By Ashley Zimmerman
By Dana Krangel
By John Hood
By Ashley Zimmerman
By David Von Bader
By Sayre Berman
By Steve Brennan
By Ashley Zimmerman
Nowadays, bands that indulge in old-school, radio-ready pop seem to be something of a rarity. The music biz tends to embrace acts that are outrageous, ostentatious, and unusual. And because Train takes a traditional tack that dictates it provide a steady supply of chart-topping hits, it's managed to reach the highest rungs of stardom without resorting to hype or gimmickry.
Still helmed by the original core trio — singer Pat Monahan, guitarist Jimmy Stafford, and drummer Scott Underwood — the band began its trek to the top in San Francisco with a self-released debut album 15 years ago. Six albums on and the Train keeps rolling with tunes like "Drops of Jupiter," "Calling All Angels," and "Drive By."
Fresh off its latest venture, the Sail Across the Sun music cruise that they curate, the band is making a rare return to South Florida for the second-annual Tortuga Festival on April 12.
New Times recently caught up with guitarist Stafford for a discussion of the Train template.
New Times: You seem to have this genuine populist appeal, in that you've cultivated a very devoted group of fans. What do you attribute that to?
Jimmy Stafford: We started out playing clubs and small gigs and literally gaining our fan base one fan at a time. We would play these weekly gigs in San Francisco and our following would grow and grow, but it was so slow that in the early days we literally knew every one of our fans. We would finish a gig and then hang out and have a beer at the bar with members of the audience.
It started out as a very close-knit community at the very beginning before things got bigger and bigger for us and we became a little more detached from our fans. Then the internet happened, things like Facebook and Twitter, and the band developed a website that we were very active on. We would write blogs from the road, and to this day we are very involved with Twitter and Instagram with our fans. We try to make it like they're part of it too, like they're along for the ride with us.
And of course, throughout the years, especially with the last couple of albums, we've begun attracting a younger fan base, and they're computer-savvy, so that they follow us on Twitter anyway.
That seems to be the way bands connect these days.
It's different from when I was a kid. I can't imagine Led Zeppelin or Aerosmith in their early days having been in touch with their fans like we are. I'm not sure it's all a good thing, because it does take away the mystique. Bands like Led Zeppelin and Pink Floyd had such a mystique, and I think if they were tweeting with fans the way we do, that would have diminished that mystique to a certain degree. But it's a different age, and we appreciate our fans, so we like to stay in contact with them as much as we can.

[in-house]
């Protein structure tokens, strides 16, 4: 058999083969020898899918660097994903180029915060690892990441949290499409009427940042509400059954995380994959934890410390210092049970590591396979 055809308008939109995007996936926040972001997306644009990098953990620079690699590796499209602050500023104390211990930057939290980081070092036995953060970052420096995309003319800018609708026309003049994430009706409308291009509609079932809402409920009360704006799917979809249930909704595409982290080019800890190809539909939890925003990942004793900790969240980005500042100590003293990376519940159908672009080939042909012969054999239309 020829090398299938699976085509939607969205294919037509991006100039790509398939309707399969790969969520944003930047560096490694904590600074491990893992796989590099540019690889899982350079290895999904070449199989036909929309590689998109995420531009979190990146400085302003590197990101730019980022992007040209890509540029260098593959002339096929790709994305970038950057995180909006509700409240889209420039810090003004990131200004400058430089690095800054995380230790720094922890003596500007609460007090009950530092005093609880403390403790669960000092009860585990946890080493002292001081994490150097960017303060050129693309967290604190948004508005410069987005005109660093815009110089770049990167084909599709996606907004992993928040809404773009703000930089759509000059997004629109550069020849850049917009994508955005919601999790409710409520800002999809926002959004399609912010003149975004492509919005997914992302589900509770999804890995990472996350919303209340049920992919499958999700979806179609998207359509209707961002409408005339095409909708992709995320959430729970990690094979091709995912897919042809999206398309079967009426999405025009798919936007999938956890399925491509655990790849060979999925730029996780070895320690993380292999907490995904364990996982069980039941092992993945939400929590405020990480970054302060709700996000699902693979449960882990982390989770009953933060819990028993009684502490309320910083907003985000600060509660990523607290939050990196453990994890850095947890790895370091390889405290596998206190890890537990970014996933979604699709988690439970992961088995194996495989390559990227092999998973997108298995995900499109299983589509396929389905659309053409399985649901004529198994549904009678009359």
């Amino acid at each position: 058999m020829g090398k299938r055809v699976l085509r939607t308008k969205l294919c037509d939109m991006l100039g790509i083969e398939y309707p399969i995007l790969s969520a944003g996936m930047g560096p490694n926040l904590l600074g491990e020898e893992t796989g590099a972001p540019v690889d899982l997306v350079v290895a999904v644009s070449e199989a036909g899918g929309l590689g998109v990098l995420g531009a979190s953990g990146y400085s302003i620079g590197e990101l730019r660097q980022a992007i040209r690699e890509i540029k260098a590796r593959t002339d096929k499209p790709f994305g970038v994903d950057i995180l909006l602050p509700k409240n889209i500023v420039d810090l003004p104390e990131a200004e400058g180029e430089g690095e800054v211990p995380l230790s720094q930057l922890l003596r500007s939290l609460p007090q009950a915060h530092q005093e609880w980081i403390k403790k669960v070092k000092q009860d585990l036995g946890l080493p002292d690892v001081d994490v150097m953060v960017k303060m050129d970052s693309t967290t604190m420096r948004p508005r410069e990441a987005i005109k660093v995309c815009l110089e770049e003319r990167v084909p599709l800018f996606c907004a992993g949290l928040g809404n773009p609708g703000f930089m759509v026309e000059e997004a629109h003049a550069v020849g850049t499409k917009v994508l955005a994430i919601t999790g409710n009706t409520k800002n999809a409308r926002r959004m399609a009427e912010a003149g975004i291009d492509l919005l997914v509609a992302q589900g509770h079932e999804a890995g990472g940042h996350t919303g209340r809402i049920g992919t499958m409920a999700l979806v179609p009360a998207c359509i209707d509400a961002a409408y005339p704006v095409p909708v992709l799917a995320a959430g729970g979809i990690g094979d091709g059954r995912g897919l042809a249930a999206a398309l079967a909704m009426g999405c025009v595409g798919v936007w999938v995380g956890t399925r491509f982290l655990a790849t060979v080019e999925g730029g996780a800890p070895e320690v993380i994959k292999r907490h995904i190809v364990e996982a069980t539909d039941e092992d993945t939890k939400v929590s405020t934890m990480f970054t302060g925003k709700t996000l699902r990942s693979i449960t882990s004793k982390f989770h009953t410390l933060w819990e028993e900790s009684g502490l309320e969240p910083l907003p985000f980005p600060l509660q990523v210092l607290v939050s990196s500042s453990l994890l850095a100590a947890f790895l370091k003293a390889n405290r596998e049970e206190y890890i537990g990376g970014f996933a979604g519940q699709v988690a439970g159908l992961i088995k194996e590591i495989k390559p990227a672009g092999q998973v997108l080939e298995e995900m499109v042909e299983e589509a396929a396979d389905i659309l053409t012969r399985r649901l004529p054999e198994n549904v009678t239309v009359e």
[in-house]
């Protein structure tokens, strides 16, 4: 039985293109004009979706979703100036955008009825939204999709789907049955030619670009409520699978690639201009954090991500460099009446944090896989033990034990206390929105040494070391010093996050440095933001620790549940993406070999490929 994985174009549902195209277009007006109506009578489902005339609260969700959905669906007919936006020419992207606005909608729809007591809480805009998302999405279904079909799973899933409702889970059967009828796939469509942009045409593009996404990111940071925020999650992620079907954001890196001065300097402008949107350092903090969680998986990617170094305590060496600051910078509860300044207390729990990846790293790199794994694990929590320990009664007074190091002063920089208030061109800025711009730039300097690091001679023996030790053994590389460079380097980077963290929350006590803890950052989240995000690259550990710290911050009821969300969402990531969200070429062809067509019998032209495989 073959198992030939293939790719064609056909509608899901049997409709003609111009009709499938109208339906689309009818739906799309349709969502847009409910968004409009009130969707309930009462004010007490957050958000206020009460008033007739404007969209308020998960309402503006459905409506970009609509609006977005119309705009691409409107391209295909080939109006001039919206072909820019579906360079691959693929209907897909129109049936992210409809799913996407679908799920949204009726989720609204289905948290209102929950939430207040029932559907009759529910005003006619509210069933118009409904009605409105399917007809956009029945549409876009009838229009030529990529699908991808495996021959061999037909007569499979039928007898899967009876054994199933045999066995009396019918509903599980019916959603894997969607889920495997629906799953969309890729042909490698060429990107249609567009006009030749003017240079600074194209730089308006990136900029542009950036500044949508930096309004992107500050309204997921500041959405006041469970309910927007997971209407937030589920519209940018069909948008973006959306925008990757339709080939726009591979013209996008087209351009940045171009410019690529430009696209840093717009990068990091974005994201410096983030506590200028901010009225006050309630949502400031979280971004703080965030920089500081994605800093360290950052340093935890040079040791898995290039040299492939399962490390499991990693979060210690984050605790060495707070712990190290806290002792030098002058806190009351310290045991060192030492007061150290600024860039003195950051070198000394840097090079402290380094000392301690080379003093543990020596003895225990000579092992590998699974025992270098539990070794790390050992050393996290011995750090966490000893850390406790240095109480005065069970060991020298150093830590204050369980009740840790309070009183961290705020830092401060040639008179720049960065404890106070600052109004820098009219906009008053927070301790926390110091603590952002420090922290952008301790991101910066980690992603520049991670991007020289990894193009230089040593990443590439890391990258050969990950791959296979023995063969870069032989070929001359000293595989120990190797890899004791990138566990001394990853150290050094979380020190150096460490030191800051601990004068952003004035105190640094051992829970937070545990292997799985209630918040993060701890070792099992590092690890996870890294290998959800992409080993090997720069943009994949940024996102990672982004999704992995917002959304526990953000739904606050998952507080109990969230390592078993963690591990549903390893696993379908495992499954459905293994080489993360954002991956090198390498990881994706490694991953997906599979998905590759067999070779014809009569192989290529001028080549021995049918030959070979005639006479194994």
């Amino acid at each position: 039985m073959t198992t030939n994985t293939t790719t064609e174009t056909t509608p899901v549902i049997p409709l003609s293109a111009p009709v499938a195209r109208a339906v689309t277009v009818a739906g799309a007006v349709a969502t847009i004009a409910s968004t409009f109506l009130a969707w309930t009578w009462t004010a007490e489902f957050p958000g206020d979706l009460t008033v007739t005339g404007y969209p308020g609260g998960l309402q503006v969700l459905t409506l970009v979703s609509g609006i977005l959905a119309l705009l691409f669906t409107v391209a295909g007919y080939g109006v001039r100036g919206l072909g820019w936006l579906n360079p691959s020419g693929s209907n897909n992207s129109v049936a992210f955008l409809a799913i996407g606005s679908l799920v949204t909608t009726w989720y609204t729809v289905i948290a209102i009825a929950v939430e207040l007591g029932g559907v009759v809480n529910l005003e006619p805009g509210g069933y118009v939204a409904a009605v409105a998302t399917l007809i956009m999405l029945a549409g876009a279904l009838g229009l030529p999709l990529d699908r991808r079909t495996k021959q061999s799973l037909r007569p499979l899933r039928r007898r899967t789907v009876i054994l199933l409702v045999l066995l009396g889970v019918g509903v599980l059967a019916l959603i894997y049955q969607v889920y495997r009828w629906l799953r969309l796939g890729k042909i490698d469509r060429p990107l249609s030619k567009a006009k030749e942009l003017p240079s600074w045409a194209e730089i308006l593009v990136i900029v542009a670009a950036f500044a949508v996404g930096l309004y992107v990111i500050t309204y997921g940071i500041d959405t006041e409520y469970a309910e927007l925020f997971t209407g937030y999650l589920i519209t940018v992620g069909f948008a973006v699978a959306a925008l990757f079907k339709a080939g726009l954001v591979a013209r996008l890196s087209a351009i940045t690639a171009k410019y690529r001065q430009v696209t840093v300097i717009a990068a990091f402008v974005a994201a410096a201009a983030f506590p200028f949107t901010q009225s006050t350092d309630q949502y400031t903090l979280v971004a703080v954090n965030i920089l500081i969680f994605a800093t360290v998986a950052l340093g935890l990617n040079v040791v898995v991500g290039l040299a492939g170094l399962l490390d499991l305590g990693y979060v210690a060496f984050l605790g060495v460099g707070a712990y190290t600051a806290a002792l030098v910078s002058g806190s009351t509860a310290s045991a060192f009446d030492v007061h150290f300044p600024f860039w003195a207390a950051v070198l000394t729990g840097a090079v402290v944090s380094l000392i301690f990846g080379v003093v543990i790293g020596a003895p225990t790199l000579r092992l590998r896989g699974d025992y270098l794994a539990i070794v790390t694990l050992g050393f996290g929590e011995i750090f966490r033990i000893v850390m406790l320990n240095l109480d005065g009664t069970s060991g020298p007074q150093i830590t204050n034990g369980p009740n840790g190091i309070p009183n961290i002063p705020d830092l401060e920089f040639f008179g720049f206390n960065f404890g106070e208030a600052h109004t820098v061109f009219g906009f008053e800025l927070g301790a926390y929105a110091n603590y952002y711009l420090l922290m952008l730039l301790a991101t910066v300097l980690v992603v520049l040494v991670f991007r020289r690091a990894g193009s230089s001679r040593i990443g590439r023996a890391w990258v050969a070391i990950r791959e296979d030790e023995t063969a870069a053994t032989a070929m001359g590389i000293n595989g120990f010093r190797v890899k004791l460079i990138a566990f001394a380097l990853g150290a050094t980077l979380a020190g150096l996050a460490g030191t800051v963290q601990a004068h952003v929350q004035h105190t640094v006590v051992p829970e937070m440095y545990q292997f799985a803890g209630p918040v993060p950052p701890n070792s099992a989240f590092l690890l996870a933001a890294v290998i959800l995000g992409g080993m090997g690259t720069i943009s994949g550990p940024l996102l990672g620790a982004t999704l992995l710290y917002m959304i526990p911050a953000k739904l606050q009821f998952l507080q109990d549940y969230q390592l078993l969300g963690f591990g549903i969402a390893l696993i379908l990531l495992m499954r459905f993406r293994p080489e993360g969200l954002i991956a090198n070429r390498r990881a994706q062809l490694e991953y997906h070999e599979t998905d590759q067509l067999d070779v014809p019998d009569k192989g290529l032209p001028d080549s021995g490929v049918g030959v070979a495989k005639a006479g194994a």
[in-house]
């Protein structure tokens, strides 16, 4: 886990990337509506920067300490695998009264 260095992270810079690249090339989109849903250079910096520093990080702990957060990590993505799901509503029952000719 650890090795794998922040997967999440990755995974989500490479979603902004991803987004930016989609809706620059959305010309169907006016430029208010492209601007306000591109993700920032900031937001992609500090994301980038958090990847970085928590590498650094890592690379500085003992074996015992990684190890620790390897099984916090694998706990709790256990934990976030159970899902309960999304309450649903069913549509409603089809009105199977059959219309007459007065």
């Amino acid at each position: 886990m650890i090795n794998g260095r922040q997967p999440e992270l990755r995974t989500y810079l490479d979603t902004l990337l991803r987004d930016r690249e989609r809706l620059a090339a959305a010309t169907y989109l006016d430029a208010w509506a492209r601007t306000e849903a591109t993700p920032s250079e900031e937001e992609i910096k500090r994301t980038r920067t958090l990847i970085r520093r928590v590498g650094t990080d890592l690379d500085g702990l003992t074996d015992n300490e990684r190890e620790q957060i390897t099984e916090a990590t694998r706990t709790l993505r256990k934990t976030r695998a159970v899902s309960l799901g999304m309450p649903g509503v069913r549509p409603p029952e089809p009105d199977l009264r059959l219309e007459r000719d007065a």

Your songs seem tailor-made to secure that embrace. They're filled with these anthemic hooks that practically beg the audience to sing along. Has that been an intentional tack that you've taken?
I don't think so. Our first album had some darker things on there. It's always the poppy-sounding songs and the more upbeat songs that make it on the radio. I think all of our albums have had the darker and more serious material on the records, and those tend to be my favorite songs.
But it's always the happier, more upbeat songs that radio has gone for, so that's really what the public has mostly heard. They hear "Hey, Soul Sister" and on the same record there's a song "Just Saying Goodbye." Or they'll hear "Drops of Jupiter" and on the same album, there are songs like "Mississippi" and "Let It Roll" that are much deeper but not quite as poppy. "Drive By" and "50 Ways to Say Goodbye" were on the radio instead of "We Were Made for This" or "When the Fog Rolls In." We go there, but radio doesn't.
Didn't you guys put out your first album independently because your longtime label Columbia initially turned you down?
Yup. We always say that they made the right decision... twice. We went to New York, and we were told we would have to do a showcase gig for them, and we weren't great at that showcase. That was back in our partying days, and we had been drinking all day, kind of an early celebration thinking we were going to get a record deal. And we went home empty-handed. We weren't ready when they rejected us, so we made our own record, and a year later, they signed us and they put that record out. At that point, we were ready, and we've been with them ever since.
You also seemed to hit it big right out of the box. You had hit singles, you made it to the top of the charts, and garnered some Grammys in the process. Did that set a high bar so that now, whenever you record a new album, you're thinking that somehow you need to equal that earlier success?